That Shandong Luneng’s 2014 Chinese Super League season is not quite going to plan is clear for all to see and, as such, that attention should have shifted to the job security of manager Cuca is understandable.
This week, though, there appeared to be a major shift in the mood of the debate. Titan Sports, a renowned sports newspaper in China, published a piece in which an unnamed Luneng player accused their manager of having “no tactics” and of “drinking coffee with the foreign players during training”. If the players were turning on their manager, trouble surely lay ahead.
This is, of course, the same group of Luneng players who described widely respected former Barcelona manager Radomir Antic’s tactics as “backwards” last season and who, despite much hype, have underperformed consistently for the past three seasons since their last title win. However, there are influential figures within the camp whose network extends well beyond the playing staff.
The response, though, has been emphatic. Shandong are standing by their (expensively recruited) manager. First, senior players Han Peng, Zhao Mingjian and Wang Qiang published Weibo posts offering full support to their manager, before Luneng issued a scathing and almost sarcastic criticism of Titan’s editorial standards. Criticising the drinking of coffee, they stated, was an attack on Brazilians’ love of the drink, equivalent to saying that the Chinese like to drink tea.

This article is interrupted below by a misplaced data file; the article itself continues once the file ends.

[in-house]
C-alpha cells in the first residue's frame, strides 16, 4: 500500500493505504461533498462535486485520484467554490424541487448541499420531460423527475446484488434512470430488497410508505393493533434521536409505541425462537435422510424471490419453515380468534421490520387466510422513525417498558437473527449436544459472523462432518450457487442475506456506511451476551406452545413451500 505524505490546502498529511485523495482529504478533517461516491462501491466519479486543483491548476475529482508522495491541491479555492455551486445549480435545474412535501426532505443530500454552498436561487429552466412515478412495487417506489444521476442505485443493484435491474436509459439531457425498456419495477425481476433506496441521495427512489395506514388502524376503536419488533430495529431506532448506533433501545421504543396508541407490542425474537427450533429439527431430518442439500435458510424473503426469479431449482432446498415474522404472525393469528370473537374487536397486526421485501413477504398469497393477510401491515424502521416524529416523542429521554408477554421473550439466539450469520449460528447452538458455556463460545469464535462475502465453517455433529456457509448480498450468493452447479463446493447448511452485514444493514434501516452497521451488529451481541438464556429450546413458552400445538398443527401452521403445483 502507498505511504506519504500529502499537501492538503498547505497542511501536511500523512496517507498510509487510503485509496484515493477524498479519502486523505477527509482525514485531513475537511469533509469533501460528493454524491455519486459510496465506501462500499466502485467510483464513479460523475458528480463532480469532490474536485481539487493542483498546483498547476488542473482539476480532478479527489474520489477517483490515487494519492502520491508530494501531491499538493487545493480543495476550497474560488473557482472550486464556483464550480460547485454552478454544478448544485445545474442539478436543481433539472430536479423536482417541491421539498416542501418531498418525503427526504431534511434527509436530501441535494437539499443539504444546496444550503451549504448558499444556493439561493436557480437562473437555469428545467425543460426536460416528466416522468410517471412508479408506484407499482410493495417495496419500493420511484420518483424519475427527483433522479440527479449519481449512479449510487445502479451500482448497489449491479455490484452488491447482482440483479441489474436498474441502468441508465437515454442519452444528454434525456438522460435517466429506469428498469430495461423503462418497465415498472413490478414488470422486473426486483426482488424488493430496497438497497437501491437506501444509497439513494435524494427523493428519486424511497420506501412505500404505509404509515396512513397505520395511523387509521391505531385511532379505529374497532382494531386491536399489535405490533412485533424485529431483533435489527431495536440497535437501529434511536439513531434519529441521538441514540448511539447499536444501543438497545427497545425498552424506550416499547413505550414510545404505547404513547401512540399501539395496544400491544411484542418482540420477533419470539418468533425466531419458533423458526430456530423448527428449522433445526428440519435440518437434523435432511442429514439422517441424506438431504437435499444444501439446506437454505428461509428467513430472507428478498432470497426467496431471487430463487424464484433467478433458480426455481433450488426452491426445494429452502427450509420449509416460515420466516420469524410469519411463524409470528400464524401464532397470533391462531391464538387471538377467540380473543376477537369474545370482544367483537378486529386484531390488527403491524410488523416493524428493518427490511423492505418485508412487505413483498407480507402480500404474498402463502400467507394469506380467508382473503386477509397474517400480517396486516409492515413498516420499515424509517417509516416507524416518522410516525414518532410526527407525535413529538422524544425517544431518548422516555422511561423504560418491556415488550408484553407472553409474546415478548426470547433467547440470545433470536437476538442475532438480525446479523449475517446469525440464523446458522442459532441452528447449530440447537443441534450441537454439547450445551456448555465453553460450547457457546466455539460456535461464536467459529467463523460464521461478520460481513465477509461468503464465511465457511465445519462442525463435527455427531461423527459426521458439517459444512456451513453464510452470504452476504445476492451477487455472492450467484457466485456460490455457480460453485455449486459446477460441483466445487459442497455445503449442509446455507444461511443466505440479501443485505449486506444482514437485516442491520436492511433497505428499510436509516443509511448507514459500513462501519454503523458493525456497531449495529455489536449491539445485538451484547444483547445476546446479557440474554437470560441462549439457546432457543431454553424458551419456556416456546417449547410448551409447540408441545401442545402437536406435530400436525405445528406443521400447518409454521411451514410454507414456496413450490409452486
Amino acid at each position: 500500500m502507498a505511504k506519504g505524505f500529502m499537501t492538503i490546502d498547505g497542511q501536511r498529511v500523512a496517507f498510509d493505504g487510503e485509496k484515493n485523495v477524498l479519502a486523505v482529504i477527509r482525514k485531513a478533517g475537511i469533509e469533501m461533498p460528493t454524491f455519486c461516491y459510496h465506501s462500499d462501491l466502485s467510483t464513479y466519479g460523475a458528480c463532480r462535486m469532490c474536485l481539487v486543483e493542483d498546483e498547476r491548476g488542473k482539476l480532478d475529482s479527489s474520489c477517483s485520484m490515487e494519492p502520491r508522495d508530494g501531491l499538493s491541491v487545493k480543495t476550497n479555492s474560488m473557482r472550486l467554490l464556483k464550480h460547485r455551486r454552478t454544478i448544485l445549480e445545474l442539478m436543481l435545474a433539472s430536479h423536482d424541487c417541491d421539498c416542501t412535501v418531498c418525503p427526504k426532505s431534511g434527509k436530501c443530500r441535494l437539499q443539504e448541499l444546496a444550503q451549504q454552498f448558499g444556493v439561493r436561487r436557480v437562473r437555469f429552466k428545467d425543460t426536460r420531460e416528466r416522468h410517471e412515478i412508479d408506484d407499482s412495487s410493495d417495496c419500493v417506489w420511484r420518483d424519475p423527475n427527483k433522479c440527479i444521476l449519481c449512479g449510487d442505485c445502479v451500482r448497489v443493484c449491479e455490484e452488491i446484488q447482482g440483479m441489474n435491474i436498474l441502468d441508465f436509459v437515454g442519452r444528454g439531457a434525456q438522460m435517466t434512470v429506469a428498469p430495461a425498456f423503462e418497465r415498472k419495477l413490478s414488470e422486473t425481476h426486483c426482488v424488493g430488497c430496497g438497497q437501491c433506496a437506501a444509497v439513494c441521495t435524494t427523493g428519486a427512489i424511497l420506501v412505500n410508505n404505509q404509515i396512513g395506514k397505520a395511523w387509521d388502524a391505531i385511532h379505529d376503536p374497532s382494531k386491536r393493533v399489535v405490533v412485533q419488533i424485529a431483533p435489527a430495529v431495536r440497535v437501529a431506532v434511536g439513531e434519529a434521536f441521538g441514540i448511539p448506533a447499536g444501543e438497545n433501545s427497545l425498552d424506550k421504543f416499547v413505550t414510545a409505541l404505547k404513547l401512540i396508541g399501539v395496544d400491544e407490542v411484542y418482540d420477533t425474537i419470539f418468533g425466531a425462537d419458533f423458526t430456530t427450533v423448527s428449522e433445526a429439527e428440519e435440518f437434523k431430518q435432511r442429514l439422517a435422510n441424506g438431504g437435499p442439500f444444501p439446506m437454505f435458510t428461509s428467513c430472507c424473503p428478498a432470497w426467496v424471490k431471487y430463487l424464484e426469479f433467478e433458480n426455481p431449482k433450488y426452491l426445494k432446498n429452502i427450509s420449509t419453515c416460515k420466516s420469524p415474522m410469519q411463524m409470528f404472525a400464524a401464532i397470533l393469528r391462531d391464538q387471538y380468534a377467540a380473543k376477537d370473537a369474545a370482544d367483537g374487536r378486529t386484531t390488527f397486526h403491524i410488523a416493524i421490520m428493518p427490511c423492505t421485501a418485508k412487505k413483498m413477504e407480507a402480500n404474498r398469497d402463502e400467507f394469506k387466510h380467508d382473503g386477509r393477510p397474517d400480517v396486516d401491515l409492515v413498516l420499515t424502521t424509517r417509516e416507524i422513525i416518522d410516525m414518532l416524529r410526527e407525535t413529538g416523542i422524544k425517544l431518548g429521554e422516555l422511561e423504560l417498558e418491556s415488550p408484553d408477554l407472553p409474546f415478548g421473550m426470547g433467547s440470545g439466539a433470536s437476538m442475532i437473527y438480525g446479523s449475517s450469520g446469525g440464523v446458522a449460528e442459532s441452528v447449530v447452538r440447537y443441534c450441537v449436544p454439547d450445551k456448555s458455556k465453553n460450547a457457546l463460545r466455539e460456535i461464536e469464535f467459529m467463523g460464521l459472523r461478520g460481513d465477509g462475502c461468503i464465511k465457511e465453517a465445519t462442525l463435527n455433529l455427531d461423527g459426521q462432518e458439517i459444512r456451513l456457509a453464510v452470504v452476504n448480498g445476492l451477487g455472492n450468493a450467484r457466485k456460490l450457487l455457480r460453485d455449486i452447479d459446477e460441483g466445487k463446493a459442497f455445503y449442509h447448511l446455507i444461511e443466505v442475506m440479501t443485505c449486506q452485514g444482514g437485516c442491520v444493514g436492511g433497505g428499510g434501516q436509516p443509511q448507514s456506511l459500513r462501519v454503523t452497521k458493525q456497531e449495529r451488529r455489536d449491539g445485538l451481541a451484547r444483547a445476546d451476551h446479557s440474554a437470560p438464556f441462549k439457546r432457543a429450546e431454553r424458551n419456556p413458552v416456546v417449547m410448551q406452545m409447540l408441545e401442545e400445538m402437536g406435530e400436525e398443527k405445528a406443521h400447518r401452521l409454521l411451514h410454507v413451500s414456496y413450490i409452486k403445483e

Meanwhile, according to a report published on Sohu, a high-level figure within Luneng has promised to get rid of any of those not listening to their manager; what Cuca says goes.
Clearly things are not going right on the Shandong peninsular and the worryingly poor performances of the club’s expensively recruited foreigners Walter Montillo and Aloisio, in particular, will be a concern. Cuca’s inability to settle on a favoured lineup from his enormous and clearly talented squad is also an issue.
Questions will also be asked as to why Han Peng and Wang Dalei have been chosen to take over from captain Wang Yongpo and assistant Cui Peng mid-season, although that perhaps is clear indication of where Cuca sees the faults within his side.
Lying in fourth at present, Shandong will unlikely qualify for next season’s AFC Champions League despite expenditure that would make even champions Guangzhou Evergrande blush over the past 12 months. Action will be taken should it continue, but as the club pump money into infrastructure in Brazil, they appear to see Cuca as a key part of their long-term strategy.
While attention may focus on the big name managers in Guangzhou, it is Cuca’s season which could provide the outstanding narrative. Events in Shandong are worth a watch and it will be interesting to see if there is a reaction from the Luneng side in three important games ahead of the summer break. If not, it may well be that the vocal support for Cuca from within the club begins to wane.